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I enjoyed reading Tom's analysis of Dell as a possible Rule Maker, but it raised some questions in my mind that I thought I'd bring up here. Before I get started, I should make a couple of things clear.

First, I've been a Dell shareholder since last May. Needless to say, I've been very pleased with the stock's performance. But I'm not here to bash Tom for his article nor rabidly defend Dell -- I'll leave that to certain posters on the Dell board. ;-)

Second, I decided to post this here, instead of the Dell board, because I'm very interested in Cash-King/Merchant King/Rule Maker style investing. Part of the problem I had with last night's article comes either from an inconsistent application of RM principles, an unclear definition of those principles, or my complete misunderstanding of what's going on. (Always likely :-) )

Dell as Rule Maker
Okay, I understand the reason for using Dell as last night's example: it's a popular stock that's done well and it was proposed as a candidate in last summer's Rule Maker elections. It was even an example in the recent book, "Rule Breakers, Rule Makers." So I can certainly see why you would want to look it over again as part of the Fool's continuing mission to teach.

But...

I can't help but feel some a priori assumptions were made and a straw man inadvertantly setup.

The straw man is created when Dell is analyzed as a Rule Maker, giving the mistaken impression that it should be seriously considered as a "candidate." It's just not that type of business -- not that it may not be eventually, but it's business model and the dynamics of its industry make it much more akin to Wal-Mart or Costco. It's dependent on superb asset management, high turnover, and attractive prices. In other words, it's a Merchant King stock.

Low margins are actually a benefit in this case. Where Dell may have made a mistake is in actually going for higher gross margins than being aggressive with prices -- going against the MK model. (There's also the change in Dell's fiscal year and not booking some large sales till the next quarter that make the revenue-growth shortfall look more illusionary) As a shareholder, I'll be interested to see how Dell adjusts it's pricing in the current quarter.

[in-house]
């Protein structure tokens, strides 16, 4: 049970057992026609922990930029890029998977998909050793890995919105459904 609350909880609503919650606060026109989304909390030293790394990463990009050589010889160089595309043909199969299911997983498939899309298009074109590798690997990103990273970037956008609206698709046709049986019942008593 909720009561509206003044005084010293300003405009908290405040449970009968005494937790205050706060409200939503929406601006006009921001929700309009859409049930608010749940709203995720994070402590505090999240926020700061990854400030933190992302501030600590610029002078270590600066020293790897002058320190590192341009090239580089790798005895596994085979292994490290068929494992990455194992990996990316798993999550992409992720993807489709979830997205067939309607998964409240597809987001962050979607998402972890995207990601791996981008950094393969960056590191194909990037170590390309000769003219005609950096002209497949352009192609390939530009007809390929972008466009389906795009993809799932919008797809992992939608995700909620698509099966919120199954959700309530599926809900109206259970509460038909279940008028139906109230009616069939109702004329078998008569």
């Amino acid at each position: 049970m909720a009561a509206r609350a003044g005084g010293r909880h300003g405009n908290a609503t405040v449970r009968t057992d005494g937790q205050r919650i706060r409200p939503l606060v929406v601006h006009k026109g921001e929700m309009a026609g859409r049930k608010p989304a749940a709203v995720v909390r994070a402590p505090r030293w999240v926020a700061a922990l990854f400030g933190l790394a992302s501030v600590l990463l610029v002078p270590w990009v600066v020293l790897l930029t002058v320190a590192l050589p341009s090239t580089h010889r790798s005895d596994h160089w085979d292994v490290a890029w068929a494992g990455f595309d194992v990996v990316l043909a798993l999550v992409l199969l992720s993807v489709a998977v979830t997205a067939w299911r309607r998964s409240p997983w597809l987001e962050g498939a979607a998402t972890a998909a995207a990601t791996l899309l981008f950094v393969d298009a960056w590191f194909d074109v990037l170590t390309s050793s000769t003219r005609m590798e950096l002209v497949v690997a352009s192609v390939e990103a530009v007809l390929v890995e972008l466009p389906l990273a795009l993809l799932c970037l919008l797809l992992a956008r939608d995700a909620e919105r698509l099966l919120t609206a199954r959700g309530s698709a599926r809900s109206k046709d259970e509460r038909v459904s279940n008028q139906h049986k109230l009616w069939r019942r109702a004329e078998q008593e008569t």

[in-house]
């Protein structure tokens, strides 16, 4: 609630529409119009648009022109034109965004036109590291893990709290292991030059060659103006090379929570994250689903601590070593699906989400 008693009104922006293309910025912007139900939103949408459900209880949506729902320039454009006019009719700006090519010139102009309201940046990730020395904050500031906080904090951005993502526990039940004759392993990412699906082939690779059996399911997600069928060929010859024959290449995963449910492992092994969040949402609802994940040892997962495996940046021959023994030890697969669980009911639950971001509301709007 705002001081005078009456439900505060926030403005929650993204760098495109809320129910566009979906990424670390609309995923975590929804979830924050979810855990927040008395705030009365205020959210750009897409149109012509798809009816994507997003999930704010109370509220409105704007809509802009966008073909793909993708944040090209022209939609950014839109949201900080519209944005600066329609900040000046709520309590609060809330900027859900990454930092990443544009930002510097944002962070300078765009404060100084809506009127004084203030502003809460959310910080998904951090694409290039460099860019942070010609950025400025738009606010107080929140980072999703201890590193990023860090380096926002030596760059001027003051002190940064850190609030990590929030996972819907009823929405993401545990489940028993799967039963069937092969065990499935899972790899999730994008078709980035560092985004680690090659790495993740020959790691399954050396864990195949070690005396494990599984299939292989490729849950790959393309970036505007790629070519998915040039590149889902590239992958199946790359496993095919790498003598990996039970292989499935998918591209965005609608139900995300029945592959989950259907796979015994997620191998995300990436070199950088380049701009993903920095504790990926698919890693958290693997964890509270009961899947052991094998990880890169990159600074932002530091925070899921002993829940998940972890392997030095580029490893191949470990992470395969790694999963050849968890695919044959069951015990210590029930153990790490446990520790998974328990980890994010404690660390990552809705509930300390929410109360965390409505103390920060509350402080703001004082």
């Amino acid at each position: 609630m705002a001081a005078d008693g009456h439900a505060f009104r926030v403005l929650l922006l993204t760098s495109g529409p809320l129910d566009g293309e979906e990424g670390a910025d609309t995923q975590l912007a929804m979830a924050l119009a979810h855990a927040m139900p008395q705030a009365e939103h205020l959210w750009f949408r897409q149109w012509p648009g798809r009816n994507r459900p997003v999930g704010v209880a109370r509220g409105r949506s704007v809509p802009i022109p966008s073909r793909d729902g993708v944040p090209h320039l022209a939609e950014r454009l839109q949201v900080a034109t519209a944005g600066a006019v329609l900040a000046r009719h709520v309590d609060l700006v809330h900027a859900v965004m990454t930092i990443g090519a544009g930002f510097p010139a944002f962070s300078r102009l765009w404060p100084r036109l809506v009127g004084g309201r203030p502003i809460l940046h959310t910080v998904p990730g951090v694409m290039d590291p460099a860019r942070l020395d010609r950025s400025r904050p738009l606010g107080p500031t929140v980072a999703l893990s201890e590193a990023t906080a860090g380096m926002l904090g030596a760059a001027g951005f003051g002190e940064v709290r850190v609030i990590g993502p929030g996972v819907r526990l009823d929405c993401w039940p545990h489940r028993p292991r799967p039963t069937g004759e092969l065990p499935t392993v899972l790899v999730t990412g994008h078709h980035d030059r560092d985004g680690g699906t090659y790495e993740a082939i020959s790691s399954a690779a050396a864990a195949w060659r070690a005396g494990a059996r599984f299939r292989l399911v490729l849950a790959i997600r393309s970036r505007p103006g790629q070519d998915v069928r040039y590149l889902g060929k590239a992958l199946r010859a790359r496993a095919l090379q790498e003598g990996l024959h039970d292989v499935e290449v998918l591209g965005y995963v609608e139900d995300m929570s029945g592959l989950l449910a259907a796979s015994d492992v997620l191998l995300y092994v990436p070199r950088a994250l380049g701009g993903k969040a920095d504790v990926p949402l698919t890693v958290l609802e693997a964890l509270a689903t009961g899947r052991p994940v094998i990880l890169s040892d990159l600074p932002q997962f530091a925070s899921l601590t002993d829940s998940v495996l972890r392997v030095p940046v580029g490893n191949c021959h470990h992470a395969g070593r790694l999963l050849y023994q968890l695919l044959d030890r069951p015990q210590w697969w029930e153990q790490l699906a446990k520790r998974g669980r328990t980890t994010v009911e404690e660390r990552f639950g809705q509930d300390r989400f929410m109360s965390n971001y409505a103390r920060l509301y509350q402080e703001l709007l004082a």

A priori assumptions seem to lie behind the argument that Compaq is eating into Dell's internet sales. Maybe so, but I don't think it's a given, other than any internet sales by Compaq will have an effect, since they had almost zilch before. But, is it significant?

I don't know, since I don't follow CPQ, but Tom's article didn't convince me since he didn't provide any hard data to make a comparison with. I do think CPQ's foray into internet sales will be less immediately satisfying than many hope -- not only do they have angry retailers to deal with, but they seem to have trouble even getting internet sales going. Here's a news link to CPQ suspending internet sales through internet vendors, even it's own.

http://quote.fool.com/news/news.asp?symbols=CPQ&currticker=CPQ&search=cpq&range=w&action=gs&pos=23&sid=053b1681

So, I think it was a bit facile to say that Dell's slight slow-down in sales growth was attributable to increased competition from CPQ.

Mass Market Appeal/Consumer Audience I think this term has been either applied in an inconsistent manner, or it's definition is fuzzy. Cisco certainly doesn't have the "store on every corner" appeal that was mentioned in "RBs, RMs," but it's certainly a Rule Maker.

I think the problem does come from defining the audience for each candidate. Coke's audience is every thirsty person in the world. Period. The audiences for CSCO and Dell are much narrower: people intimately involved in the selection of internet equipment and computing equipment for business. Dell is not a "consumer-market" PC company in the broadly understood meaning of the term. But it does have brand-recognition and draw within its target audience -- witness Ford standardizing its entire operations on Dell desktops, servers, and portables, recently.

To compare Dell to a broad consumer market company like Coke is to ask it to be something it isn't and doesn't try to be. The "brand" question should be asked only after the audience is defined.

Hmmm...I think I've gone on long enough -- I can see some mouse pointers heading for the "next" button. Anyone want to thwack me with a rubber chicken for being an obvious dunderhead? ;-)

have fun,
--Anthony
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